QUESTION: WHEN DID WE start accessorizing our accessories? More specifically, when did grown-up girls begin hanging fur puffballs and silvery status symbols from the handles of handbags?
Was it when we noticed all of our preteens bopping along with mini-teddy bears and My Little Ponys dangling from their backpacks? (There’s even a silvery charm in the shape of, yes, a backpack that can hang from a zipper pull on the real thing.)
Or maybe it was in 1995, when Christian Dior introduced “Miss Dior,” the elegant quilted-leather tote-style bag embellished with the letters D, I, O and R hanging from the top handle?
Let the fashion historians figure it out; I’m just here to point out that the trend has gone into overdrive. The latest entry into the toys-for-our-toys market is British designer Anya Hindmarch. Her collection of handbags for fall 2015 is inspired, her copywriters note, by “the lights, reflective surfaces and signage that you find on the motorway.”
Um, okay. But Hindmarch has gone one further: She has introduced a series of leather stickers–yes, like Post-it notes–in all sorts of pop-art shapes. Think updated Roy Lichtenstein: a round leather Smiley face, a speech bubble, a No Smoking symbol and, a personal favorite, a round sticker showing a human figure dropping something into a trash can–it’s called Keep Britain Tidy.
Hindmarch dutifully notes that the stickers are a collaboration with Charlotte Stockdale of Chaos Fashion and points out that the very sticky stickers are engineered to adhere to any surface, permanently. So, no second thoughts about that “Yes!” sticker, ya hear? And good grief, there’s even Tony the Tiger of Kellogg’s Frosted Flakes fame (no aging into Raisin Bran with Tony stuck to your wallet). As these things go, the sticker shock really isn’t so bad: The “Frosties Sticker” costs $75; but an Ebury leather shopper bag with a large Tony already in place will set you back $2,295.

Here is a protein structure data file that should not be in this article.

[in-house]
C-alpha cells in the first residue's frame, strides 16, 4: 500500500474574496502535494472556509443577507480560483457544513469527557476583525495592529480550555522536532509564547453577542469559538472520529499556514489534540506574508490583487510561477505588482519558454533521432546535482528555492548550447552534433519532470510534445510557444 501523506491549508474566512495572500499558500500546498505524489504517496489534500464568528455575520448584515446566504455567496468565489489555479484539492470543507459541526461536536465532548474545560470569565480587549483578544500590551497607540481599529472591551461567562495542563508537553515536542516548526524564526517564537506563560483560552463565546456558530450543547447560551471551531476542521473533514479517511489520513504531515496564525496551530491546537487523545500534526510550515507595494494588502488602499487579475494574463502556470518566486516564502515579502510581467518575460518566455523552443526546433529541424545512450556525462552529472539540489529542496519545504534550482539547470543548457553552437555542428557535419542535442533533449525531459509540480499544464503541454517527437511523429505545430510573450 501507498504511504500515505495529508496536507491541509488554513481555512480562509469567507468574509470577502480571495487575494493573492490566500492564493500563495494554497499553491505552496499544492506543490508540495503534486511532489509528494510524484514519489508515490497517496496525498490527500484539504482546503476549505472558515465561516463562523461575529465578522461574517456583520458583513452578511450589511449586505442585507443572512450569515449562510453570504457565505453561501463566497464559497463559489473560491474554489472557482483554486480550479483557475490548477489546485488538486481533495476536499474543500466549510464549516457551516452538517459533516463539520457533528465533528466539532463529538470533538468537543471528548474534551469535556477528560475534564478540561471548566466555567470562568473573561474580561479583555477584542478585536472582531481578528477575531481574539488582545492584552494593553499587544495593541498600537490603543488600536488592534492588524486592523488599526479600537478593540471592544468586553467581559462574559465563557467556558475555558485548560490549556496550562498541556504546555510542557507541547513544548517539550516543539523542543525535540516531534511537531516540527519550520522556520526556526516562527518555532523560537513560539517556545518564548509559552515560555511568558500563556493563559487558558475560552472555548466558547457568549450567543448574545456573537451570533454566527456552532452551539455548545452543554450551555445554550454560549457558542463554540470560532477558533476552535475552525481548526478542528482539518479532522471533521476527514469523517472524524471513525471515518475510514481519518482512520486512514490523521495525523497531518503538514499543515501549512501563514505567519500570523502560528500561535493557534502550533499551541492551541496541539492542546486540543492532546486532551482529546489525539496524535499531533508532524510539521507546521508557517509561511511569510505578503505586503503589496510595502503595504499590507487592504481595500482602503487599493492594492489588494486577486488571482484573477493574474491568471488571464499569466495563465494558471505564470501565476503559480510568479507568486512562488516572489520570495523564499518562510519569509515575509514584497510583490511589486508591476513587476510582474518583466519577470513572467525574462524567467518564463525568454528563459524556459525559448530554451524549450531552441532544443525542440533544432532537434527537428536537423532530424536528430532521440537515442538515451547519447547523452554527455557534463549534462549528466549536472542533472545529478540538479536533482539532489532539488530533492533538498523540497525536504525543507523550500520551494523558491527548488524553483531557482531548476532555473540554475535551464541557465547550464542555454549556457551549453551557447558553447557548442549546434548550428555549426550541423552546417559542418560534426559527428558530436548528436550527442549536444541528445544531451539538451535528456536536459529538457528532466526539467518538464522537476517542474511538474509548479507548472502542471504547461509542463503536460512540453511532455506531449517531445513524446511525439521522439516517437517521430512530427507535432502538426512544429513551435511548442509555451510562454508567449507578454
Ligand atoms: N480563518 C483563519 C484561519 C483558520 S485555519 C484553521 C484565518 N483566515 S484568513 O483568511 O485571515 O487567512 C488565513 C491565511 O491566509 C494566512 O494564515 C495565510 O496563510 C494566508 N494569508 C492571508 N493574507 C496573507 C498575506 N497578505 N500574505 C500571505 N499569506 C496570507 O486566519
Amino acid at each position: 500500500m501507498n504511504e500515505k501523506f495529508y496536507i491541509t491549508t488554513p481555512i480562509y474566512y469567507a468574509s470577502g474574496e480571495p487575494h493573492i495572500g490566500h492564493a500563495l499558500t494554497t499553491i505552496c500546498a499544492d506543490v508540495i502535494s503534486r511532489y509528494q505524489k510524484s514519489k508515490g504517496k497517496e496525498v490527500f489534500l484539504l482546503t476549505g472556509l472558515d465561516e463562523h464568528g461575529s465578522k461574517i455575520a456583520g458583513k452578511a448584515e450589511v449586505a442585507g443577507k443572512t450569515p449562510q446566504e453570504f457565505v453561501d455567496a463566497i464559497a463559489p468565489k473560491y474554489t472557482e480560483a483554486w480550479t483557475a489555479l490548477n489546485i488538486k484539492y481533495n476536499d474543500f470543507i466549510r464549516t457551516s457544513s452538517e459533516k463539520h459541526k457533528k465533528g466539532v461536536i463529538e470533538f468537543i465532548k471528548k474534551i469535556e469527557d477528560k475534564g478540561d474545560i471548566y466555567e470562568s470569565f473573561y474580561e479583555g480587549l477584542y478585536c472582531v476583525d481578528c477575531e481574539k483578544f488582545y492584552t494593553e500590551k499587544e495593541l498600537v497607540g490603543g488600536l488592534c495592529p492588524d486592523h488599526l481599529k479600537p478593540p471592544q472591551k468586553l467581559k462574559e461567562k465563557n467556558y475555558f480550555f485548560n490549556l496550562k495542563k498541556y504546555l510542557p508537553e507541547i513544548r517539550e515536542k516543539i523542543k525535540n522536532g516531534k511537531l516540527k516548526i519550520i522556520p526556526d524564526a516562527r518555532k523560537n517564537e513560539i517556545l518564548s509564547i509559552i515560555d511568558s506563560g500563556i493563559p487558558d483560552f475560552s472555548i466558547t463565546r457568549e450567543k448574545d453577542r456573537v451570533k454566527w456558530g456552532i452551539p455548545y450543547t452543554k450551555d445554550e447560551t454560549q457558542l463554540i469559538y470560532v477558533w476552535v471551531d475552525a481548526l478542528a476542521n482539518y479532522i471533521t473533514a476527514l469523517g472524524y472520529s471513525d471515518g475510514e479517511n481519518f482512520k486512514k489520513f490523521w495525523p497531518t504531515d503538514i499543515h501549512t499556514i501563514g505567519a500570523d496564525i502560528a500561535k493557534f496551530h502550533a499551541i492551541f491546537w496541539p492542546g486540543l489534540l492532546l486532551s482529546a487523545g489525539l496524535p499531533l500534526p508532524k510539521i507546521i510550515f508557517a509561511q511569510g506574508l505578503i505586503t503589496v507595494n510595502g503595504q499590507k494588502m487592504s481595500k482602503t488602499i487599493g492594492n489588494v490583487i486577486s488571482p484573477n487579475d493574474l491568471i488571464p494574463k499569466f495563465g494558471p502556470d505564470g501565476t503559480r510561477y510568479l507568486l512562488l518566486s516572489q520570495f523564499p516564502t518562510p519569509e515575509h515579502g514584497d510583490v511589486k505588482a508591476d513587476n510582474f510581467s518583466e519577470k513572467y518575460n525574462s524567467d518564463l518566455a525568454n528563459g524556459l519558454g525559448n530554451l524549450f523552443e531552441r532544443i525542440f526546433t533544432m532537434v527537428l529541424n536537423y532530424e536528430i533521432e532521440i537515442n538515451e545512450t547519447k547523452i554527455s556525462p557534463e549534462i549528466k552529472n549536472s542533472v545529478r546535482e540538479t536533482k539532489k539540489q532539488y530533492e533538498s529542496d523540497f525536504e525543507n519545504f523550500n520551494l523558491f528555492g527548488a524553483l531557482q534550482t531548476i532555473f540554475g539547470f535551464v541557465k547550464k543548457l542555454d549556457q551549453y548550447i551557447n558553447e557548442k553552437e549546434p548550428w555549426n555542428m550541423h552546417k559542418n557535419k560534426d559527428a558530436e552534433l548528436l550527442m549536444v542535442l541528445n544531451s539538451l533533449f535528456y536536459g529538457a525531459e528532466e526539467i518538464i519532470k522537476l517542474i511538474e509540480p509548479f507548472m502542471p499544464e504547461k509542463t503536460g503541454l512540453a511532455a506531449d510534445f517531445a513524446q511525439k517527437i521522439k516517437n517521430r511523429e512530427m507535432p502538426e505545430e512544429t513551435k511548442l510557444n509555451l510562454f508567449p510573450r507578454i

Lest you think Hindmarch, who has boutiques in New York and Los Angeles in addition to being sold in high-end specialty stores, has wandered off the fashion reservation, her stickers have been a hit–and she has had 300,000 orders to prove it. In fact, she told the London-based Business of Fashion newsletter that going into their second season this fall, the stickers have generated $18.7 million in revenue.
Smiley, in silvery leather, costs $75; keeping Britain tidy, in olive-green leather, is $70. But that is just so much pocket change when compared with the fluffy ornaments offered by fur house Fendi and Louis Vuitton, the LV in the French luxury conglomerate LVMH.
The Vuitton charms are metallic dangles–sometimes the famous initials, sometimes teeny replicas of the iconic duffel. (See more on the opening page of this feature.)
But like Hindmarch, Fendi is more about personalization. It offers fox-fur puffs with your first initial rendered in fur. Or just looking like goofy birds (many of the bag charms are offshoots of the Fendi Bag Bugs bags, kinda the “angry birds” of the fashion world).
And why do we have this wealth of possibility, you ask? Were our Fendi baguettes and Chanel quilted-lambskin totes lonely? Did they feel unadorned and unloved? Once we collectively decided it was beneath us to have some designer or design collaborative’s initials all over our own possessions, did we suffer withdrawal? Is it a sign that, no matter how much we all complain, we simply have more money than we know what to do with?
Actually, if the last is true, it’s a comforting thought. Otherwise we’ve all just gone mad–even though I gotta admit they’re kinda fun. Maybe I just need time to get used to these new appendages. And maybe Anya Hindmarch’s excellent new adventure just gave new meaning to the term “sticker shock.”